average particle size (run)

diameter d and length £ has the volume V = tuPL/A. The limit L d corresponds to the shape of a disk with the area A ~ nd2/2, including both sides, to give A/V ~ 2/d. In like manner, a long cylinder or wire of diameter d and length L » d has A ~ 2nrL, and A/V ~ 4/d. Figure 9.2 provides sketches of these figures. Using the units square meters per gram, m2/g, for these various geometries we obtain the expressions


6 x 103 pd

sphere of diameter d



6 x 103 pa

cube of side a



2 x 103 pL

thin disk, L «. d



long cylinder or wire d L


where the length parameters a, d, and L are expressed in nanometers, and the density p has the units g/cm3. In Eq. (10.6c) the area of the side of the disk is neglected, and in Eq. (10.6d) the areas of two ends of the wire are disregarded. Similar expressions can be written for distortions of the cube [Eq. (10.6b)] into the quantum-well and quantum-wire configurations of Fig. 9.1.

The densities of types III-V and II-VI semiconductors, from Table B.5, are in the range from 2.42 to 8.25 g/cm3, with GaAs having the typical value p = 5.32 g/cm3. Using this density we calculated the specific surface areas of the nanostructures represented by Eqs. (f0.6a), (10.6c), and (10.6d), for various values of the size parameters d and L, and the results are presented in Table 10.1. The specific surface areas for the smallest structures listed in the table correspond to quantum dots (column 2, sphere), quantum wires (column 3, cylinder), and quantum wells (column 4, disk), as discussed in Chapter 9. Their specific surface areas are within the range typical of commercial catalysts.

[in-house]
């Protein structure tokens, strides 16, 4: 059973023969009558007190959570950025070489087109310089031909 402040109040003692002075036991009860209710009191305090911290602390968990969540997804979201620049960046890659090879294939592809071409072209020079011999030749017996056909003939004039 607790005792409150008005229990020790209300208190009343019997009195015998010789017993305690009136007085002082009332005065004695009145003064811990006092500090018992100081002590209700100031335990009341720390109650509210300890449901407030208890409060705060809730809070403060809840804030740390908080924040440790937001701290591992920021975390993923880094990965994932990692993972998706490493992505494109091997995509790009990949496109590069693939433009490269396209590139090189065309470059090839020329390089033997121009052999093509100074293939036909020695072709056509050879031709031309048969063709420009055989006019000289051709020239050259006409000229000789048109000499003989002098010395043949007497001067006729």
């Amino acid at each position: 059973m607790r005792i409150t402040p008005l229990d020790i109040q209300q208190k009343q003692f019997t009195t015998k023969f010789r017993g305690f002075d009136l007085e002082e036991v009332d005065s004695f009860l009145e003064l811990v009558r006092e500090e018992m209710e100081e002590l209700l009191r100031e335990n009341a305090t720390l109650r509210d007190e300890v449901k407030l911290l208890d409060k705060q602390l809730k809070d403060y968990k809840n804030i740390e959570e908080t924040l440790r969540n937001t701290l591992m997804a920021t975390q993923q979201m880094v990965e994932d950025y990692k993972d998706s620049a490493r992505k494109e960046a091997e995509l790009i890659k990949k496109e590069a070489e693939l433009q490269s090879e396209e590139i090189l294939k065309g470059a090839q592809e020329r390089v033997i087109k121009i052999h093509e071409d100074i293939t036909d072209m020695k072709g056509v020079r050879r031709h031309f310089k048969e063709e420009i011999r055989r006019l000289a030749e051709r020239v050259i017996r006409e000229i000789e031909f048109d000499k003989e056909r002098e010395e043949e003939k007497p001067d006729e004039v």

The data tabulated in Table 10.1 represent minimum specific surface areas in the sense that for a particular mass, or for a particular volume, a spherical shape has the lowest possible area, and for a particular linear mass density, or mass per unit length, a wire of circular cross section has the minimum possible area. It is of interest to examine how the specific surface area depends on die shape. Consider a cube of side a with the same volume as a sphere of radius r so a = (47t/3)1/3r. With the aid of Eqs. (10.6a) and (10.6b) we obtain for this case ■^cub = l-245'sph, so a cube has 24% more specific surface than a sphere with the same volume.

To obtain a more general expression for the shape dependence of the area: volume ratio, we consider a cylinder of diameter D and length L with the

Table 10.1. Specific surface areas of GaAs spheres, long cylinders (wires) and thin disks as a function of their size*

Surface Area (m2/g)

Table 10.1. Specific surface areas of GaAs spheres, long cylinders (wires) and thin disks as a function of their size*

Surface Area (m2/g)

Size (nm)




0 0

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